December 15, 2014 / Copywriting / Fall 2014 / Five Simple Ideas

5 Simple Ideas for…
 Improving your second draft

Written by Elizabeth Braden, CJE

You have just written a story based on your interview notes and all of the information you gathered during research. Congratulations, you have written what is called a first draft. Now it’s time for round two – looking at the specific words and details in your story and asking yourself, “Is there a better way to say this?” Here are five tasks to help improve your story before you send it to your copy editor.

1. Refine your opening – Leads for yearbook stories are usually feature leads, so it takes one to three paragraphs 
to get into the story. Ask yourself: Is the lead interesting enough to grab readers? 
Has the scene been appropriately set? 
    Does the lead correctly set up the angle the story will take? Circle words that evoke 
the five senses and other strong, storytelling words in one color marker. 
    Then circle the weak words in another color. Go back to your notes and see if 
you have details that will improve the image you are trying to convey in the lead.

2. Identify the angle – Write a 
one-sentence description of the point of your story. Then reread your draft for two things – copy that strays from the point and copy that needs more information 
to make the point, or angle, of your story clearer. Rewrite to add the information to support the angle. If you like the other information, consider how to use it in a sidebar.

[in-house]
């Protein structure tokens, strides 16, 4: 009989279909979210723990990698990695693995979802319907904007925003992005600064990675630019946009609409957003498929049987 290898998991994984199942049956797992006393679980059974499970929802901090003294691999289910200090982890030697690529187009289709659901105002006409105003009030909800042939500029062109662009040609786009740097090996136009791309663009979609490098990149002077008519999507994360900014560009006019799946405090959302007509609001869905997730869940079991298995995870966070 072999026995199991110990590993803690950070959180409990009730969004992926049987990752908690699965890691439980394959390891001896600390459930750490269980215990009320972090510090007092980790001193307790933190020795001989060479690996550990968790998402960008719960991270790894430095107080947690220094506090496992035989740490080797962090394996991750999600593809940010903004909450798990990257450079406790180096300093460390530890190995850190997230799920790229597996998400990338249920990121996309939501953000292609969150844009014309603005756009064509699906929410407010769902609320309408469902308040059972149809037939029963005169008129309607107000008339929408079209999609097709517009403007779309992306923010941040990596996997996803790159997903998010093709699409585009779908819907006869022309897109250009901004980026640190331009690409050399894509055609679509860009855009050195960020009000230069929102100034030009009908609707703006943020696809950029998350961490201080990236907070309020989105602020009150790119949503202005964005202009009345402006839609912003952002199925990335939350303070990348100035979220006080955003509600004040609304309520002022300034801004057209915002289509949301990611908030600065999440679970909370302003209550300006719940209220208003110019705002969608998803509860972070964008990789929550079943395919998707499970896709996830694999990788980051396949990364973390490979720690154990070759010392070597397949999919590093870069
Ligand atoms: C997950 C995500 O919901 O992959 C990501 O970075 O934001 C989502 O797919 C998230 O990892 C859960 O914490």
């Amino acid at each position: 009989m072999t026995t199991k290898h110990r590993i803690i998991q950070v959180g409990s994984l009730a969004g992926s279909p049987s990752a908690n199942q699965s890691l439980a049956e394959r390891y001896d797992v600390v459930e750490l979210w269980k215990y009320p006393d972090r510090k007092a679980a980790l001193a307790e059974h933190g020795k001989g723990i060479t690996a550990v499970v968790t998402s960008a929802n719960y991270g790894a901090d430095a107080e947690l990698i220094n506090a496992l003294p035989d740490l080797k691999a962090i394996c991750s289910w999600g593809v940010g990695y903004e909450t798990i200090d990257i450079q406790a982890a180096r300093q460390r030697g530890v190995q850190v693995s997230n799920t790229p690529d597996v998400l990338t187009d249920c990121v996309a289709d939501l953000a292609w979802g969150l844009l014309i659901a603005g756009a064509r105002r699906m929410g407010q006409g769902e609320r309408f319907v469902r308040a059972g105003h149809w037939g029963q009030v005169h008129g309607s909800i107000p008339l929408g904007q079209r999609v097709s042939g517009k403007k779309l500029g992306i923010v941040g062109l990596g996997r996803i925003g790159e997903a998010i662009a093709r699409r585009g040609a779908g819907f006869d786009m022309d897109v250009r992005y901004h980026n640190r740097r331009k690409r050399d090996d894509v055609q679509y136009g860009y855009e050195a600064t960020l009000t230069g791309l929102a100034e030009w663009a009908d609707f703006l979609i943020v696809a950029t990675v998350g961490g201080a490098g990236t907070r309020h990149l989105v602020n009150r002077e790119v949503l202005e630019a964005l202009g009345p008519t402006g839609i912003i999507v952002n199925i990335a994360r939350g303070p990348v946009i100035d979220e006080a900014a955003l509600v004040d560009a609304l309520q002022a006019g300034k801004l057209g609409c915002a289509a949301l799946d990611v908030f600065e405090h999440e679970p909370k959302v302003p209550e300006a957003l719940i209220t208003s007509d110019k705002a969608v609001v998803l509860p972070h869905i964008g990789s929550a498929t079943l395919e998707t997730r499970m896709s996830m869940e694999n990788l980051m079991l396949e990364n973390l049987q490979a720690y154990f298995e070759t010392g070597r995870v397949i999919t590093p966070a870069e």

3. Recheck sources and research – If 
information from sources seems weak, 
either they didn’t provide enough information or you talked to the wrong people. Go back and talk to them again, 
with more specific questions, or determine better sources to interview. Do additional 
research and observation if you must to provide fuller details.

4. Correct weak transitions – Use one of these five ways to fix a weak connection between two thoughts:

  • Key word – Repeat a key word from paragraph 1 to paragraph 2.
  • Synonym – Use a synonym in 
paragraph 2 for a key word from paragraph 1.
  • Pronoun – Use a pronoun in 
paragraph 2 for a noun from paragraph 1.
  • Main idea – summarize paragraph 1 in 
one word or phrase in paragraph 2.
  • Transitional word – Use a transitional 
word (i.e., numbering, time reference, 
order).

5. Run automatic and manual spell check. Run your software’s spell check on your story. But then, review each word 
and each punctuation mark to make sure they are correct. If you used the word 
“there” when you meant “their,” spell 
check won’t catch it.

As a writer, it’s your job to turn in a story you believe to be print-ready. So take the time to self-edit. Your editors and readers will be glad you did.

Common Core Standards Met

ELA.Literacy.WHST.11-12.2
ELA.Literacy.RST.11-12.3
ELA.Literacy.WHST.11-12.6
Math Context.HSG.mg.a3

Elizabeth Braden, CJE
Elizabeth Braden, CJE

Elizabeth Braden, CJE, is the editor of Idea File magazine. She has been a copywriter for Walsworth Yearbooks for more than 10 years, writing articles for walsworthyearbooks.com and marketing materials, and proofreading copy for the Yearbook and Commercial divisions. She has taught at Adviser Academy. Her career has included reporting and editing for United Press International and editing for Knight-Ridder Financial News. She holds a Bachelor of Science degree in Mass Media News from the University of Tulsa.